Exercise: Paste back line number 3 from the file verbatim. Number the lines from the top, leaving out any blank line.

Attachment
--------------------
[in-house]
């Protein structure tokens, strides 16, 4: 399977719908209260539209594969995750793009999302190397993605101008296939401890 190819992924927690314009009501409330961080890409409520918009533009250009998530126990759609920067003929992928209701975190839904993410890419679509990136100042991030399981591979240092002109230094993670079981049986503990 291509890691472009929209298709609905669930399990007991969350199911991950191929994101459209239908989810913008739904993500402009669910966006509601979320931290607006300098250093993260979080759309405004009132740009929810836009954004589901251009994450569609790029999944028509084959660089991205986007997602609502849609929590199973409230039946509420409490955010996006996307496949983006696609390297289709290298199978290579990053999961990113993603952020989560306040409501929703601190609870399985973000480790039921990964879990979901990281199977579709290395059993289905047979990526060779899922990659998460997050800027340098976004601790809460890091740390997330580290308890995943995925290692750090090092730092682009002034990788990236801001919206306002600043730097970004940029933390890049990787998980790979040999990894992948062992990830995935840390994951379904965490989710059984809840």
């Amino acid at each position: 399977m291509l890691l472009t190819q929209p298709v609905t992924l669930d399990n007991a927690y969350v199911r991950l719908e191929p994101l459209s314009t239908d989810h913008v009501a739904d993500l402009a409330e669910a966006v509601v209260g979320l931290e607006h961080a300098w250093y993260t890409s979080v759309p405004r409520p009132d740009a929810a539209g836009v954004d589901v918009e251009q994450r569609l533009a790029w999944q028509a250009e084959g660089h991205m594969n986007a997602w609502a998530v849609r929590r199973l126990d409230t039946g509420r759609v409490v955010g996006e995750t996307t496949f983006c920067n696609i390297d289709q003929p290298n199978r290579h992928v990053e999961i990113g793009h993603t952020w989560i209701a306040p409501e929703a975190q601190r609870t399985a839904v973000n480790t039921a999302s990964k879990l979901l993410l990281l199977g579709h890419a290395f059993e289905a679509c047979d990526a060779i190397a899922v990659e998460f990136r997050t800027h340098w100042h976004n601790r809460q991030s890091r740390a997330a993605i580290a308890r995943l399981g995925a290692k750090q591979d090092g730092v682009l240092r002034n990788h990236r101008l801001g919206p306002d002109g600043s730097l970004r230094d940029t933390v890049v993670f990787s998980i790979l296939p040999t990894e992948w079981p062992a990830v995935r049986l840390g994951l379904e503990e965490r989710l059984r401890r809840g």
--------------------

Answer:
């Amino acid at each position: 399977m291509l890691l472009t190819q929209p298709v609905t992924l669930d399990n007991a927690y969350v199911r991950l719908e191929p994101l459209s314009t239908d989810h913008v009501a739904d993500l402009a409330e669910a966006v509601v209260g979320l931290e607006h961080a300098w250093y993260t890409s979080v759309p405004r409520p009132d740009a929810a539209g836009v954004d589901v918009e251009q994450r569609l533009a790029w999944q028509a250009e084959g660089h991205m594969n986007a997602w609502a998530v849609r929590r199973l126990d409230t039946g509420r759609v409490v955010g996006e995750t996307t496949f983006c920067n696609i390297d289709q003929p290298n199978r290579h992928v990053e999961i990113g793009h993603t952020w989560i209701a306040p409501e929703a975190q601190r609870t399985a839904v973000n480790t039921a999302s990964k879990l979901l993410l990281l199977g579709h890419a290395f059993e289905a679509c047979d990526a060779i190397a899922v990659e998460f990136r997050t800027h340098w100042h976004n601790r809460q991030s890091r740390a997330a993605i580290a308890r995943l399981g995925a290692k750090q591979d090092g730092v682009l240092r002034n990788h990236r101008l801001g919206p306002d002109g600043s730097l970004r230094d940029t933390v890049v993670f990787s998980i790979l296939p040999t990894e992948w079981p062992a990830v995935r049986l840390g994951l379904e503990e965490r989710l059984r401890r809840g």